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that a private carrier is free to contract as to the conditions of the carriage, and no reason of public policy forbidding a common carrier from stipulating against its own negligence applies to such a contract. It is said that the contract in that case in terms included among the risks assumed by the express messenger accidents and injuries occasioned by negligence, while the contract here does not; and it is urged that, in the absence of such a stipulation, the contract should be construed not to extend to that class of accidents or injuries. This contention would doubtless be sound if the parties contracting had not been treating on terms of equality, as is the case between a common carrier and a shipper of goods or a passenger. But when this is not the case, and no rule of public policy forbids a contract by which one of the parties is exonerated from any risk arising from negligence, there is no reason why the ordinary rules of construction should not obtain, and the contract be given effect according to the intention of the parties. The observations of this court in McCormick v. Shippy, 124 Fed. 48, 59 C. C. A. 568, are appropriate:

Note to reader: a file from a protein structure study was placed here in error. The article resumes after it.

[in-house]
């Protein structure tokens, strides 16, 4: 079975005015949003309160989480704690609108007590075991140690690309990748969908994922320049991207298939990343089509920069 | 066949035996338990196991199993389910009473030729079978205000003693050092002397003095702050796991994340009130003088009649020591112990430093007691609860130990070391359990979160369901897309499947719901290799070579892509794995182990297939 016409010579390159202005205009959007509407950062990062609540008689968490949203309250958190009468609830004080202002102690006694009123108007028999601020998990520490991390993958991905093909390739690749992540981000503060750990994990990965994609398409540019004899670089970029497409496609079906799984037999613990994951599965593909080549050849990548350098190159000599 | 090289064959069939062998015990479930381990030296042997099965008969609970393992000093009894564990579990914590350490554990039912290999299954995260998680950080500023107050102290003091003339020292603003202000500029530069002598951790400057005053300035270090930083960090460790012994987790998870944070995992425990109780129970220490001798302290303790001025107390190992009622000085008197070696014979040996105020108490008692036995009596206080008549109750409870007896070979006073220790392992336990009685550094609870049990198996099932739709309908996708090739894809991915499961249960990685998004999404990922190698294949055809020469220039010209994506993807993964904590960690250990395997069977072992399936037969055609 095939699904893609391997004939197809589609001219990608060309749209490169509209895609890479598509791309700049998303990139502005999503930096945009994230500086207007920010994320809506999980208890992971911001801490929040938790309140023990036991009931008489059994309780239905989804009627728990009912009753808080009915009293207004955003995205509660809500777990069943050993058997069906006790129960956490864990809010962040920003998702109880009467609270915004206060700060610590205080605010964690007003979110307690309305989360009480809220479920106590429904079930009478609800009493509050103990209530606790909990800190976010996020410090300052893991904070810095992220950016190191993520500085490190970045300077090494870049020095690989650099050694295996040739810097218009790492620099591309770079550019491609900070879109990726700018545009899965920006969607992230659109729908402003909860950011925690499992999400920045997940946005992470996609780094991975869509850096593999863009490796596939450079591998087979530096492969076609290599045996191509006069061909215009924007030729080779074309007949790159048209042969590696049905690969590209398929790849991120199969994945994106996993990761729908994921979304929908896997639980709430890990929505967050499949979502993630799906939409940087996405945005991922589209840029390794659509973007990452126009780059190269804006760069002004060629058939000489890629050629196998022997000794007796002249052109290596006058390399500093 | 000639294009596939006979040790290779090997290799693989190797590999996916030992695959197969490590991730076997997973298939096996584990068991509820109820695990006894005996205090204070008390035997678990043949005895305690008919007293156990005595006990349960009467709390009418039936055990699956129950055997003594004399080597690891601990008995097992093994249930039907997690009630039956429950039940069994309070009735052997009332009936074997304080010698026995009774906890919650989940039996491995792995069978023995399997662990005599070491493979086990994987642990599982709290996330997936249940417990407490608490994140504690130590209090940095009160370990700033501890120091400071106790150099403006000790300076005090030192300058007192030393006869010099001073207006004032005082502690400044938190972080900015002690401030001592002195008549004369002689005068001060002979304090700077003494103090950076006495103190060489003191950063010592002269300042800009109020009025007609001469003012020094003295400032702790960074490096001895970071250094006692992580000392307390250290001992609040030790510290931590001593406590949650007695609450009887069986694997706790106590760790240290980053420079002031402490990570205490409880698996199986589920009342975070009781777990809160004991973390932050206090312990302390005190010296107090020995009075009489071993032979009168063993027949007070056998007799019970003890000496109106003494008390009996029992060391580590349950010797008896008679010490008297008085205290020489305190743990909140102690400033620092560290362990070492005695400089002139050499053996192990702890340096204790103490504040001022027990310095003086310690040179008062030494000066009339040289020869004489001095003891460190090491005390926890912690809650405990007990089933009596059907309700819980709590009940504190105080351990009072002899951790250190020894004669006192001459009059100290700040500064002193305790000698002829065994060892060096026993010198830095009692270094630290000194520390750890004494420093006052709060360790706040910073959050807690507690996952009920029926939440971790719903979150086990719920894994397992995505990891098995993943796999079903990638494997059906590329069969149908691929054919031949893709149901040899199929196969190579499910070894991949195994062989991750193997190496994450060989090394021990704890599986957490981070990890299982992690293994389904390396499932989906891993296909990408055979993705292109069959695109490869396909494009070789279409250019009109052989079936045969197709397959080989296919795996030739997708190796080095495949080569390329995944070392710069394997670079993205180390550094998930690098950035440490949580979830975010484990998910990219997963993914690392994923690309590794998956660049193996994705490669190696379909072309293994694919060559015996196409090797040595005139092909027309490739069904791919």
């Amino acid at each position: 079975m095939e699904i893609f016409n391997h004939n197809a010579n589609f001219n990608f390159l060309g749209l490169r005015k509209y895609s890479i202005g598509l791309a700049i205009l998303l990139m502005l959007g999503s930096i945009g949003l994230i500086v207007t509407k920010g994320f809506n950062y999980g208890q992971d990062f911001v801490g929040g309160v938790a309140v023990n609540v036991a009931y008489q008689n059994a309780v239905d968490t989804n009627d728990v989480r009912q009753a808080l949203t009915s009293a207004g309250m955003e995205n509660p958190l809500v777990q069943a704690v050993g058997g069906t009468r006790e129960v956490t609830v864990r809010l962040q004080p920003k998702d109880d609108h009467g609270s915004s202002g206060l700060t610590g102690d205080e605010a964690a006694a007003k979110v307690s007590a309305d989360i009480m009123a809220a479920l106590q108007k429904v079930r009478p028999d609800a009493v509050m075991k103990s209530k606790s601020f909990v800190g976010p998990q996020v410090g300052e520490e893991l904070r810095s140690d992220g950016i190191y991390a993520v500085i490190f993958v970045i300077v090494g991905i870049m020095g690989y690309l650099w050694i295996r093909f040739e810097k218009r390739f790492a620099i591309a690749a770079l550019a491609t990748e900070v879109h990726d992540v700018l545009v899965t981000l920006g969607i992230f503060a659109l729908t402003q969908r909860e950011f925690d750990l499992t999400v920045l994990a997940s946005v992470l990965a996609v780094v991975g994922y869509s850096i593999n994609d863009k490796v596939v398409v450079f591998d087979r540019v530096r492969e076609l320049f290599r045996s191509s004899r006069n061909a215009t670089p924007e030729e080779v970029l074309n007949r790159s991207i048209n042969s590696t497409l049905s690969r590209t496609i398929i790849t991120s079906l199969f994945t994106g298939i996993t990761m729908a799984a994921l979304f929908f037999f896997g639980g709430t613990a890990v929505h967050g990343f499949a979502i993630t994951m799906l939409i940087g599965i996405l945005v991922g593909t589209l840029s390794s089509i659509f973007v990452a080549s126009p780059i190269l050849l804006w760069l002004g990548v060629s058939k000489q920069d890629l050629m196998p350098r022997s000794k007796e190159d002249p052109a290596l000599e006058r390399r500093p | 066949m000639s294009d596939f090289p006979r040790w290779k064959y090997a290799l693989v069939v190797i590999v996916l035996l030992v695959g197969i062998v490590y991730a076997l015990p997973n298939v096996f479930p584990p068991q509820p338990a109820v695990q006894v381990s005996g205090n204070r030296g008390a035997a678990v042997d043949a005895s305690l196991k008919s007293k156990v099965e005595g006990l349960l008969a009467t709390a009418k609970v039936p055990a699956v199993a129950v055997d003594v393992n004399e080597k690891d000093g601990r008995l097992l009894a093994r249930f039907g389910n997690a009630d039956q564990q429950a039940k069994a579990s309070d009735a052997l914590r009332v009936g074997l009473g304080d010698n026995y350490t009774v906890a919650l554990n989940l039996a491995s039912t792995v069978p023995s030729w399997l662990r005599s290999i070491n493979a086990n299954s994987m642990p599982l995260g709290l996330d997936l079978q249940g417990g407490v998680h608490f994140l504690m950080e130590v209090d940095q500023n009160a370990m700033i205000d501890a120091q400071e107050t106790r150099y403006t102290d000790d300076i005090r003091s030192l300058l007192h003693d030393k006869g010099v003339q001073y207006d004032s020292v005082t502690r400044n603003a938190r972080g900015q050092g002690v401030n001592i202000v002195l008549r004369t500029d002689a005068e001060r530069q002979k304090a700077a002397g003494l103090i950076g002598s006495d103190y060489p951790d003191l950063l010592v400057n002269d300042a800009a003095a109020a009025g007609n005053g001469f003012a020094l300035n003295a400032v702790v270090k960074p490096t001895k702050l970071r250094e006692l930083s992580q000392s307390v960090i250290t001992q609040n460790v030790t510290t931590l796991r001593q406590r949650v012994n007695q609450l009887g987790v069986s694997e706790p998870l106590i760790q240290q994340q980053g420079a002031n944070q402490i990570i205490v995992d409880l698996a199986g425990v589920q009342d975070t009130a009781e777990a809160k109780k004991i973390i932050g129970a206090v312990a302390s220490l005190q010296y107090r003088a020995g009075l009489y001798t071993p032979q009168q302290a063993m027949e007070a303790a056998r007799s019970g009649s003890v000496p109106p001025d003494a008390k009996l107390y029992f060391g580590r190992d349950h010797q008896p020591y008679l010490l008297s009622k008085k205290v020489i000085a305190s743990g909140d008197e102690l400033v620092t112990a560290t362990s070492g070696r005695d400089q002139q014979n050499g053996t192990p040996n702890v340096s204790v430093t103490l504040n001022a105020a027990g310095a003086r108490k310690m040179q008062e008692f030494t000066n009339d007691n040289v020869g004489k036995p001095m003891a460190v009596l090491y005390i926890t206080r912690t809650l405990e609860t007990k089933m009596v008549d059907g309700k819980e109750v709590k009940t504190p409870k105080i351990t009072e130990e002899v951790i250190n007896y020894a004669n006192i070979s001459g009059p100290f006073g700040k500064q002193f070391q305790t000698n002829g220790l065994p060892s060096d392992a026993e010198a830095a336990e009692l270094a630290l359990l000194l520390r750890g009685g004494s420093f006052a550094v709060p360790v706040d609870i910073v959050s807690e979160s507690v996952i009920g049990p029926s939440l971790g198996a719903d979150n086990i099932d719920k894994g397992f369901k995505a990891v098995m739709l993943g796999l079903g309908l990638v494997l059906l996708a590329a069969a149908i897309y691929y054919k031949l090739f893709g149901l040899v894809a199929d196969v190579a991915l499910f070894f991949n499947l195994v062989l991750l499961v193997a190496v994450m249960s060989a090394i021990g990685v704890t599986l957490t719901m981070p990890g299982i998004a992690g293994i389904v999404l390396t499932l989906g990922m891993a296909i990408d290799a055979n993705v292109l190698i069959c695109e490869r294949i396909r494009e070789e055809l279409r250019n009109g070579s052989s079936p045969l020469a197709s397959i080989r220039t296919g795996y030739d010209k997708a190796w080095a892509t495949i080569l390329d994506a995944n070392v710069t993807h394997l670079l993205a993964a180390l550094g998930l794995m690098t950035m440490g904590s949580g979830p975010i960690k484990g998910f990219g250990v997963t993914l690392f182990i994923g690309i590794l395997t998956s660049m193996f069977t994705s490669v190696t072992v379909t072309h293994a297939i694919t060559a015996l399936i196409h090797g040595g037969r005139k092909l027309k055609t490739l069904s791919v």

“There is no question of public policy involved in this contract, as in the case of a common carrier. It is well settled that the parties in such a case have the right to provide by apt language against liability for negligence.

The clause must be interpreted to include loss through negligence, because for loss not arising from negligence he would not be liable.”